- make no improvements and at best forfeit any income. Or worse, incur a landfill disposal fee for your contaminated plastic output.
This should from now on, allow the plastic reprocessors to buy and operate the new breed of depackaging systems, such as the DryCake “Twister”.
Rising Demand for Depackaging Equipment
So, on the one hand, we will soon have stricter regulations governing exported mixed plastic waste, and on the other, we have rising demand for high-quality recycled plastics for use in the manufacture of new plastic products.
The legislative and commercial drivers for plastic reprocessors to recover high volumes of high-purity, single-stream plastic fractions are evident.
By doing so, they will be in a stronger position to export their material and will be able to command higher prices for it, as it will fulfil the demand for high-purity, single-stream plastics for reuse in food packaging.
Advantages of Knife and Cutter-Free Food Waste Depackaging Systems
In the past, food waste depackaging systems, all used either knives, ball mills, or shredders to open bags and food packets.
Cutting up into small shreds was the only way to open up the plastic to ensure full removal of the packaged food contents. This was the only way to avoid large pieces of plastic and plastic film which later in the process would clog and block.
That can be counterproductive as it results in increased plastic flake/ small particle/ microplastic content, but until the Twister™ there was nothing better on the market.
Minimising Microplastic Content
If the small pieces from shredding and the use of ball mills and macerators are successfully captured in the plastic fraction subsequent separation by plastic polymer types during reprocessing into pure granules for re-use, becomes more complex.
Air-pulse jet ejection techniques using a near infrared (NIR) sensor for sorting mixed plastics into separate plastic polymers work best on whole bottles, cartons etc., and not at all on microplastics.
The organic fraction from bag openers and food waste depackagers is usually sent to an anaerobic digestion facility. After digestion, the residue is intended to be sold as a natural renewable fertiliser and soil quality improver. The biogas plant owner may depend upon these compost sales as an important income stream.
If small pieces of plastic are not successfully captured in the plastic fraction in the depackaging stage and exceed the permissible microplastic content in composted materials such as required in the UK by PAS110 the compost will be valueless. The material is good only for landfills when that happens, and clearly, the environment suffers.
But the best repackaging equipment can provide an organic fraction well within these limits and suitable for PAS110 compliance.
Metal screens provided in the Twister are designed with undulations so that when exposed to the vortex force it creates a vibration force. These vibrations force the residual moisture and oils to be stripped from the plastics before being ejected from the Twister.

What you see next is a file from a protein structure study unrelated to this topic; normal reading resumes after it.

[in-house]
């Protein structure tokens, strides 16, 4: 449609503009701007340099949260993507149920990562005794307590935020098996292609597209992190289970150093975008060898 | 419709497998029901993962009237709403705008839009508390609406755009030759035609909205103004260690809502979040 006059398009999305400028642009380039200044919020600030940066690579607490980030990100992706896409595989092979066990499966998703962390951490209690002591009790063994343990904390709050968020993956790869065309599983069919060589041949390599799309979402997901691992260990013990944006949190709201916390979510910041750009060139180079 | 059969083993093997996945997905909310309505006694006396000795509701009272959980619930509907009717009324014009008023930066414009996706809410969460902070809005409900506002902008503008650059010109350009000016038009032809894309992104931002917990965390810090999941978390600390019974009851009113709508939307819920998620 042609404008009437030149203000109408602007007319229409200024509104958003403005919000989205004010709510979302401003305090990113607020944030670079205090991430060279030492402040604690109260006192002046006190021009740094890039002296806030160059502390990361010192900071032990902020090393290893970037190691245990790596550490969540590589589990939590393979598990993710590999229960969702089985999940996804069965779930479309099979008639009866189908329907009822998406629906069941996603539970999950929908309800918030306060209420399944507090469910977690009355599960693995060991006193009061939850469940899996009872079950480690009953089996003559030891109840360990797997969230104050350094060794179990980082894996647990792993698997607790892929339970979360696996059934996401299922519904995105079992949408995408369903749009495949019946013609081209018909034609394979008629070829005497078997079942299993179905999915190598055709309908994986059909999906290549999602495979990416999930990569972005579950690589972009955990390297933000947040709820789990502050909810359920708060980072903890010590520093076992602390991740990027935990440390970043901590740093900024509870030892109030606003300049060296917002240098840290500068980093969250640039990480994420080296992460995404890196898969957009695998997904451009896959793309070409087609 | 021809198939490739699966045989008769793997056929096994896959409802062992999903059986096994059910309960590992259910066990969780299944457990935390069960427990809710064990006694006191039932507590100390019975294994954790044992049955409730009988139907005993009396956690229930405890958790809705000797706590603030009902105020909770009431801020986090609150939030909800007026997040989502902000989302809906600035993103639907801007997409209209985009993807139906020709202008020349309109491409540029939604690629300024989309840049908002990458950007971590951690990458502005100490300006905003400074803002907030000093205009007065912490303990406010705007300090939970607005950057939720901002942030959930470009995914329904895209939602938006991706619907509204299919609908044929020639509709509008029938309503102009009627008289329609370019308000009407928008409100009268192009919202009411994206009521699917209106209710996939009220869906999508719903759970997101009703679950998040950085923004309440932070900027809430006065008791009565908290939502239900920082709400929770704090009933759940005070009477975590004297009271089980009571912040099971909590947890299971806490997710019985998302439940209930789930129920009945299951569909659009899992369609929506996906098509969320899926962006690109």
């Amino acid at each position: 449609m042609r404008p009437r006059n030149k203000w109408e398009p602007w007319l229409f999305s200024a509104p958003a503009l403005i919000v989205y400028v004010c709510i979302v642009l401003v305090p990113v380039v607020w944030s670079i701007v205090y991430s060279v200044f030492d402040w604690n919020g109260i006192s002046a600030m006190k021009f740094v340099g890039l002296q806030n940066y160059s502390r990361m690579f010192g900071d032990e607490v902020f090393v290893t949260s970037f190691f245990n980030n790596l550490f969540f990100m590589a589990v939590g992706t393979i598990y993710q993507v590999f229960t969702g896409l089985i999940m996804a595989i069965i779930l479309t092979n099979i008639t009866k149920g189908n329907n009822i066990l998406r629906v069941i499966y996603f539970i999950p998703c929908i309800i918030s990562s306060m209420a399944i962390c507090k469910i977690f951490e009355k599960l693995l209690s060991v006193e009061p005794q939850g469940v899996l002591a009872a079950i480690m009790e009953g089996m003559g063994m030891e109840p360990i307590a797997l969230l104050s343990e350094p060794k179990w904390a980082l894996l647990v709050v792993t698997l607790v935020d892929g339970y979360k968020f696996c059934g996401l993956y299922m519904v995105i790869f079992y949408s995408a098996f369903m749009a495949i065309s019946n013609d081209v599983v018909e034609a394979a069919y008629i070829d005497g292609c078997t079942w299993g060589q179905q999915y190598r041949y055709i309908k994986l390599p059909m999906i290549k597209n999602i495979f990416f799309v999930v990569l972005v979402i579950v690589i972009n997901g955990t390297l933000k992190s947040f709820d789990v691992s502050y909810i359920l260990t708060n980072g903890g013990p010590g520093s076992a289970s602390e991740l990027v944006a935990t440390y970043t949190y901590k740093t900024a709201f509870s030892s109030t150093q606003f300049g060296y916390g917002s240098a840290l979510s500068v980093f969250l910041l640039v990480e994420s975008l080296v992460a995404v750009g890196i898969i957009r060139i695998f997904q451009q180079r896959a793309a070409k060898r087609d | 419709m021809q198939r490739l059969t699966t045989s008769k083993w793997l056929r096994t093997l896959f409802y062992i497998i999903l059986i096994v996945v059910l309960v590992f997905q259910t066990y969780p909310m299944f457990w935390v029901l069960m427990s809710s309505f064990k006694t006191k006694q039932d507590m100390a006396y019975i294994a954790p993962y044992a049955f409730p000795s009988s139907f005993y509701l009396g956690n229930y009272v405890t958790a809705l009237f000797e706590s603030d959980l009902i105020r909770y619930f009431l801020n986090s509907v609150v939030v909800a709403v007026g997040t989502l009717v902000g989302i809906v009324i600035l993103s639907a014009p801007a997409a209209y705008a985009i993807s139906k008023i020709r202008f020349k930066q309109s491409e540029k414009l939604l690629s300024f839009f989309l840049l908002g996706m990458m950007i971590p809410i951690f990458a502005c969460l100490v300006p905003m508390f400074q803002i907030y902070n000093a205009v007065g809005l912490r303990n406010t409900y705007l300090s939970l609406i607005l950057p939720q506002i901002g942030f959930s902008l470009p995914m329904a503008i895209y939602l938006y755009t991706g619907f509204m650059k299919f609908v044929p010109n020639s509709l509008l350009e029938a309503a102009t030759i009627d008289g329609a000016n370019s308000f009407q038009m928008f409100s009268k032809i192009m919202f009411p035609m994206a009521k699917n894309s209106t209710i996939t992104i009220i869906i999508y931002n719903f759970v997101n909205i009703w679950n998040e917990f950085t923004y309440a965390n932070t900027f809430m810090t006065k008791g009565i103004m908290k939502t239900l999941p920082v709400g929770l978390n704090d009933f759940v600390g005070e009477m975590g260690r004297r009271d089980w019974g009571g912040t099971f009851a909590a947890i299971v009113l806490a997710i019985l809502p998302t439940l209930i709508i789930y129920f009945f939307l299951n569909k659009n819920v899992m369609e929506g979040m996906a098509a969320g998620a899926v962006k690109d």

Advanced Vortex Technology
The Twister System by DryCake uses advanced vortex technology to rupture whole bags and sealed pockets.
This is not done by cutting but by vortex shear and vibration against specially profiled surfaces (metal screens) at high velocity. This is very effective in opening each sealed plastic container irrespective of its shape and size.
Not only does this achieve opening, but it also acts as a rapid and efficient way to empty each container provides a cleaning process that shakes and vibrates the food from the plastic surfaces.
Other depackagers and food waste separators often involve combinations of multiple steps of flotation, hot and cold washing, rinsing, and finally drying.
The advanced Vortex technology of the Twister achieves this in one single stage and almost instantaneously, reducing overall contamination in the processed plastic fraction:
- with a lower energy demand
- far fewer working parts requiring servicing
- better reliability/less to go wrong
- a smaller footprint
- while using less water.
Food Waste Depackaging Systems – Conclusion
Advances in automated food waste depackaging systems, waste separators and advanced sorting technology are making it possible to achieve results of exceptional purity in plastics recycling.
To further accelerate recycling rates and output quality, plastic reprocessors are increasingly relying on innovative new technologies such as vortex separation, where manual sorting is eliminated.
Well over 90% plastics removal is routine for the best depackaging systems. And the Dry Cake Twister achieves 99.9% of the incoming plastics according to independent testing.
Food waste depackaging systems are now rising to the challenge of affordable low carbon footprint plastics recycling for plastic reprocessors which will provide purity and yield reliability at a level where the plastic polymers become suitable for reuse in food packaging.
All this new technology will be very much in demand in the next few years as public hostility toward plastics for the pollution they cause and regulatory changes enacted in 2021 take effect.
To find out more about the DryCake Twister Separator click here.